To put Mahomes near that class so early in his career may sound hyperbolic or blasphemous but consider this: no quarterback in NFL history has gotten off to the same sort of start to a career as Mahomes. And no single position holds such a spot in the US sports landscape as that of a starting NFL quarterback.
To hit those Woods-Ruth-Williams heights, you cannot only win. You must dominate.
Mahomes’ record as a starter is 44-9, combining both the regular season and the playoffs. Measuring a quarterback by wins is an objectively ridiculous standard, one often cited without much thought to the nuances of the game and a player’s supporting cast. But there does come a breakpoint where one player’s impact on a team is so undeniable, when the win-loss record is so overwhelming, that you cannot help but point to it as a measure of dominance.
Mahomes took over a middling-to-good Chiefs team and has turned them into a year-in, year-out juggernaut. Yes, Andy Reid is one of the outstanding coaches of his generation. Yes, Mahomes has had an excellent offensive line throughout his time in Kansas City. Yes, receivers Tyreek Hill and Travis Kelce are utterly unguardable, as good at what they do as Mahomes is at what he does. Yet Mahomes that makes the whole thing sing.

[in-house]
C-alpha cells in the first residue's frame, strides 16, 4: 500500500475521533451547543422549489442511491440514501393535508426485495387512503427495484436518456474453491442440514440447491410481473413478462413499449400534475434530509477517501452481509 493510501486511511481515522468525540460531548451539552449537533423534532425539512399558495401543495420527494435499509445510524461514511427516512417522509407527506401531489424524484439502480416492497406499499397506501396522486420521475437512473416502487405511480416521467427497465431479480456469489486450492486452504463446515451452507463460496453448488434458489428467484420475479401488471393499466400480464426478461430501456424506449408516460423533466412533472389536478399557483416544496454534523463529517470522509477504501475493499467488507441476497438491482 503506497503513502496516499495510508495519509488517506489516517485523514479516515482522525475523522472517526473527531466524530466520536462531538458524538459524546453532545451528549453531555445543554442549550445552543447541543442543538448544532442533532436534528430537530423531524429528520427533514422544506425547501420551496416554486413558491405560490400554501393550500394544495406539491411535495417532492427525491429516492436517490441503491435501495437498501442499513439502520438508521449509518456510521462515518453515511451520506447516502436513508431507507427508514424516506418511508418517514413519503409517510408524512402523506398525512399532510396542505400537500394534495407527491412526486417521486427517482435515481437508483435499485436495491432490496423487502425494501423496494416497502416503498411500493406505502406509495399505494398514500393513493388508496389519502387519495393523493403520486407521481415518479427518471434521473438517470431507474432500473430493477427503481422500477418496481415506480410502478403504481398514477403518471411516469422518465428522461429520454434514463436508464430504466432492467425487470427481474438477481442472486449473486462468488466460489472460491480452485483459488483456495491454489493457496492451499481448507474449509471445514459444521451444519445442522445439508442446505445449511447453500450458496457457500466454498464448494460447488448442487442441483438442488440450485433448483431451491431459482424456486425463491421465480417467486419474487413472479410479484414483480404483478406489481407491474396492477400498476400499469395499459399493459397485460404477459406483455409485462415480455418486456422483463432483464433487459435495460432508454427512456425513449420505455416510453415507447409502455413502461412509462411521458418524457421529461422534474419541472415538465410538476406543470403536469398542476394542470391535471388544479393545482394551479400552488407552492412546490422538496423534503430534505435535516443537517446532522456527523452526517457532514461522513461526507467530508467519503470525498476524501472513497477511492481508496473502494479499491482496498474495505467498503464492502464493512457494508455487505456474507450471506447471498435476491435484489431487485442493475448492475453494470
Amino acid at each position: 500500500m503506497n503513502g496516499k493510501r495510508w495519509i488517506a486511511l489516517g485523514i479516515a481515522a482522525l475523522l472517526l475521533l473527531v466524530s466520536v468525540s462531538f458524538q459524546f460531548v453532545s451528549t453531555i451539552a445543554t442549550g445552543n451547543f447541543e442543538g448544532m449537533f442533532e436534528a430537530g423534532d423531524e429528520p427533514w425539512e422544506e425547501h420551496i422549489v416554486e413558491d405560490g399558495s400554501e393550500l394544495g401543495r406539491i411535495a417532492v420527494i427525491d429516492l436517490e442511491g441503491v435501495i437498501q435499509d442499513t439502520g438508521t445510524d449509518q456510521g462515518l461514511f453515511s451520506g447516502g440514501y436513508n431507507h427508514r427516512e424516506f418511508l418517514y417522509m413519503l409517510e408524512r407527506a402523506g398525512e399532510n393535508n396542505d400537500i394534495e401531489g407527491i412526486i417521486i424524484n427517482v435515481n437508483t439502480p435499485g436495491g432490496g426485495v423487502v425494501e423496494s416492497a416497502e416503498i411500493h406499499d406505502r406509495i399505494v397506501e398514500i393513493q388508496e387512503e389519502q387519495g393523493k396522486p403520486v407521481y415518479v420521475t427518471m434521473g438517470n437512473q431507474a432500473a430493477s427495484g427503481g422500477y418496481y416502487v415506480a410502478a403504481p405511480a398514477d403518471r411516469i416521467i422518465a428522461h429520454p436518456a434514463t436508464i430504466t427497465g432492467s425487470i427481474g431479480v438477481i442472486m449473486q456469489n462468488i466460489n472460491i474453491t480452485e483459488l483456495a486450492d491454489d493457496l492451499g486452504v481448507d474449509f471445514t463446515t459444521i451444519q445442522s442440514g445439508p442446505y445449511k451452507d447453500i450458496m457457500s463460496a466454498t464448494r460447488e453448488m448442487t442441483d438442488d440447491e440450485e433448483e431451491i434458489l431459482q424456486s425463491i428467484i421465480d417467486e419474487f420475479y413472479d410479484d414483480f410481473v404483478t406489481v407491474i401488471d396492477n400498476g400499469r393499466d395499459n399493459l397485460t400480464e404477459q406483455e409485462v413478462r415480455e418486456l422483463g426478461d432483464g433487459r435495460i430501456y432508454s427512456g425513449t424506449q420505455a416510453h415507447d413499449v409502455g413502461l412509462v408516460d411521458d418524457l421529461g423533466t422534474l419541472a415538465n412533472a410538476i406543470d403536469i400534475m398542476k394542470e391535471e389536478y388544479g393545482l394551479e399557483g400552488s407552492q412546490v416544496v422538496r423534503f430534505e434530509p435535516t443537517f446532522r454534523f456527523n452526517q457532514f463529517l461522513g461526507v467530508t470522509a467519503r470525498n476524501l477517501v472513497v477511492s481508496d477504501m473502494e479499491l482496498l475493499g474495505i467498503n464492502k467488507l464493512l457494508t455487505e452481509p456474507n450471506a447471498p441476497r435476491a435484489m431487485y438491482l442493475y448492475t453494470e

Add to the team wins Mahomes’ own individual brilliance: he already has a pair of MVP trophies on his mantle – one for the regular season and one for the Super Bowl. And he has already hit that rare Jordan, LeBron, Gretzky air: MVP voters are numb to his excellence. Mahomes is so clearly and obviously the important, valuable, dynamic player at the most valuable position in the sport. Across his three seasons as a starter, he has finished second, first and first in DYAR, a measure of a player’s total value. He won his MVP award in the sole season he finished second.
And to think, he is still only 25. Most of the multi-Super Bowl-winning quarterbacks – Peyton Manning, Troy Aikman, Terry Bradshaw, John Elway – take at least half a decade or more to get rolling. They have to wait for the roster around them to elevate to their level or for it to elevate to such a level that it drags them to a title or two.